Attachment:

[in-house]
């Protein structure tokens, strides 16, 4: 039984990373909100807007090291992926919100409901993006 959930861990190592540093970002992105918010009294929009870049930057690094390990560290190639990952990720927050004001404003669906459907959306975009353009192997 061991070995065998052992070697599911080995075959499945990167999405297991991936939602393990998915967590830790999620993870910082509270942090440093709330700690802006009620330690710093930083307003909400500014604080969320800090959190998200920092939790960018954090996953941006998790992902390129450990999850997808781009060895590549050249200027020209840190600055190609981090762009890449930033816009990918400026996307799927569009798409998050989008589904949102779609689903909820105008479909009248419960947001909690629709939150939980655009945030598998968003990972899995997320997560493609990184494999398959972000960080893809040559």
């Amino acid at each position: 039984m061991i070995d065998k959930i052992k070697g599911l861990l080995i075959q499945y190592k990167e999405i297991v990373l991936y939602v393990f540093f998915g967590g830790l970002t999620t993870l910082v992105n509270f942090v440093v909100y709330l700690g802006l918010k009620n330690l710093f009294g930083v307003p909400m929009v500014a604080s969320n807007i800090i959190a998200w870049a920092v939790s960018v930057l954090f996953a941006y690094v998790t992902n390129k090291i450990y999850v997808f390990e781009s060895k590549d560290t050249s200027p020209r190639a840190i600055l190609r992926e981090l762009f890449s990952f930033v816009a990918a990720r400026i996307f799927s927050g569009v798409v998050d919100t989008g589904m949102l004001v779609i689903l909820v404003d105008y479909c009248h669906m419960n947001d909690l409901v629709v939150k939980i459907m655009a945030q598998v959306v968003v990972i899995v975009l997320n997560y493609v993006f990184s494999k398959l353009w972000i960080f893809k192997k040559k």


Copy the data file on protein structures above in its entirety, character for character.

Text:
[in-house]
């Protein structure tokens, strides 16, 4: 039984990373909100807007090291992926919100409901993006 959930861990190592540093970002992105918010009294929009870049930057690094390990560290190639990952990720927050004001404003669906459907959306975009353009192997 061991070995065998052992070697599911080995075959499945990167999405297991991936939602393990998915967590830790999620993870910082509270942090440093709330700690802006009620330690710093930083307003909400500014604080969320800090959190998200920092939790960018954090996953941006998790992902390129450990999850997808781009060895590549050249200027020209840190600055190609981090762009890449930033816009990918400026996307799927569009798409998050989008589904949102779609689903909820105008479909009248419960947001909690629709939150939980655009945030598998968003990972899995997320997560493609990184494999398959972000960080893809040559």
């Amino acid at each position: 039984m061991i070995d065998k959930i052992k070697g599911l861990l080995i075959q499945y190592k990167e999405i297991v990373l991936y939602v393990f540093f998915g967590g830790l970002t999620t993870l910082v992105n509270f942090v440093v909100y709330l700690g802006l918010k009620n330690l710093f009294g930083v307003p909400m929009v500014a604080s969320n807007i800090i959190a998200w870049a920092v939790s960018v930057l954090f996953a941006y690094v998790t992902n390129k090291i450990y999850v997808f390990e781009s060895k590549d560290t050249s200027p020209r190639a840190i600055l190609r992926e981090l762009f890449s990952f930033v816009a990918a990720r400026i996307f799927s927050g569009v798409v998050d919100t989008g589904m949102l004001v779609i689903l909820v404003d105008y479909c009248h669906m419960n947001d909690l409901v629709v939150k939980i459907m655009a945030q598998v959306v968003v990972i899995v975009l997320n997560y493609v993006f990184s494999k398959l353009w972000i960080f893809k192997k040559k």